The first person to go public with having monkey pox is a 35-year-old British man identified as James M.
The HR manager who withheld his surname, said he caught the virus after he was deported from Dubai for testing positive for HIV.
James, who is gay, said he initially thought he had a sexually transmitted infection as he had slept with around 10 partners before developing symptoms.
“I’m a gay man, and having just come back to the UK, I was having a good time,” he told MailOnline.
However, when he visited a local clinic in West London, he was referred to a specialist centre in Soho and was told to avoid public transport or close contact with others.
When I got to the clinic I was told to go and wait outside the main door and call them, they said they were going to put on PPE and they told me not to touch door handles.
‘The whole experience kind of heightens your sense of, “oh this must be really serious”. I remember going to Covid centres and it wasn’t as daunting or overwhelming as this.”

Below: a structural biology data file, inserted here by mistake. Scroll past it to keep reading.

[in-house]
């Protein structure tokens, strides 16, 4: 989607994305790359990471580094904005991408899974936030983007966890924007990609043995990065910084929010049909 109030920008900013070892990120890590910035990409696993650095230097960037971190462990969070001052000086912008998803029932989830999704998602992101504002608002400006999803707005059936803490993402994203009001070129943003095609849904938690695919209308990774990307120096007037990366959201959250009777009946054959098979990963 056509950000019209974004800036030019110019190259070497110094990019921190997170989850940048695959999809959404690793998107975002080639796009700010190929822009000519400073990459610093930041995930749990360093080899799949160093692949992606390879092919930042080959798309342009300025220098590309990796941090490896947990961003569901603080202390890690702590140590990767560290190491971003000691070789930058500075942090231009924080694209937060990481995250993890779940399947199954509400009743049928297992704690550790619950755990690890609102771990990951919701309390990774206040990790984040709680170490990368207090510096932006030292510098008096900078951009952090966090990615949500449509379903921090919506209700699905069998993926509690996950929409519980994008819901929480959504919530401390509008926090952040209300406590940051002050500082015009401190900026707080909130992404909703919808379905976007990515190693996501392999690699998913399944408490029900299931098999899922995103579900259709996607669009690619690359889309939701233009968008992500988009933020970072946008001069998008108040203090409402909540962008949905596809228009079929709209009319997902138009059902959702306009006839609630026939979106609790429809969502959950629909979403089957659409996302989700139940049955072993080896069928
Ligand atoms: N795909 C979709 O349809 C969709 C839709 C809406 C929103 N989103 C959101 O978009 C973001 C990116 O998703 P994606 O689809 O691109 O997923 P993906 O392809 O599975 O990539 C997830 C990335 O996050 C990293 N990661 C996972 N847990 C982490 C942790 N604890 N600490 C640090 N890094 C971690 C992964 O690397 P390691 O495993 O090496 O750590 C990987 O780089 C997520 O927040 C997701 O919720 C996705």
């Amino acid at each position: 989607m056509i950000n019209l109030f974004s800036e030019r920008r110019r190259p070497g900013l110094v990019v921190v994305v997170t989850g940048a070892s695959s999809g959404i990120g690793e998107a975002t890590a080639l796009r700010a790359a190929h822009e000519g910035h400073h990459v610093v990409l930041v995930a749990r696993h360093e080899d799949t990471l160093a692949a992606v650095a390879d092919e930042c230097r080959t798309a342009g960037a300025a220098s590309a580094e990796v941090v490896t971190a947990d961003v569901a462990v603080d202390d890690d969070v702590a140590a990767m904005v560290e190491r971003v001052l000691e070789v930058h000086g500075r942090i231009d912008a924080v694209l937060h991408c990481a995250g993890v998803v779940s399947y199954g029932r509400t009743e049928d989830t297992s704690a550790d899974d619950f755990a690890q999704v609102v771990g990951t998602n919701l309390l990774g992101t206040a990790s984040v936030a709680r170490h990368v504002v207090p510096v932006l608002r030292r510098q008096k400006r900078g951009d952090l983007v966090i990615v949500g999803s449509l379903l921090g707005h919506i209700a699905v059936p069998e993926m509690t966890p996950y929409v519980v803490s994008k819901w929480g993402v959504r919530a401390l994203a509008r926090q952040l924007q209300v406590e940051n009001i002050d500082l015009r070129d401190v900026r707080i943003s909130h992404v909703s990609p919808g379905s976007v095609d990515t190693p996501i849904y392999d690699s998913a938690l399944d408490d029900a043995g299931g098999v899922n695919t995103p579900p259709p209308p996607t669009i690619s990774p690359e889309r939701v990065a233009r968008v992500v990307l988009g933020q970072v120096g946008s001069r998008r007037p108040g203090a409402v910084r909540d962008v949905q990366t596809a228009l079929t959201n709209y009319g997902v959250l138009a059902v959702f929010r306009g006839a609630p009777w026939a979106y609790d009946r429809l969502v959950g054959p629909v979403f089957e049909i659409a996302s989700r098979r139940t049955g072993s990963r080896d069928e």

After the test, the medics told him to go home and wait for the UK Health Security Agency (UKHSA) to contact him.
However, James said no one has contacted him till date and slammed the UKHSA for not being proactive in their attempt to stop the virus which is spreading fast in the UK.
He also accused the UK of a lack of awareness about monkeypox’s lesser-known symptoms, and says the careless attitude of the UK is responsible for the country having more cases than African countries.
“It’s no wonder now we’re getting so many more infections if no contact tracing or awareness about you not needing the spots to have the virus being told to people.
No-one’s asked me who I’ve been in contact with. I was told that within 24 hours of my diagnosis someone from UKHSA would call me.
I’ve called the clinic every day, asking “why aren’t they calling me, I’m not allowed outside and not allowed to go work. The UKHSA is not calling me, someone needs to document this,” he added.
James says he doesn’t know he caught the virus but suspects that he got it from one of his partners who had a spot on his chest.
As at the time of filing this report, the UK has logged 302 monkey pox cases – the highest number in Europe, followed by Spain (190), Portugal (143), Canada (80) and Germany (66).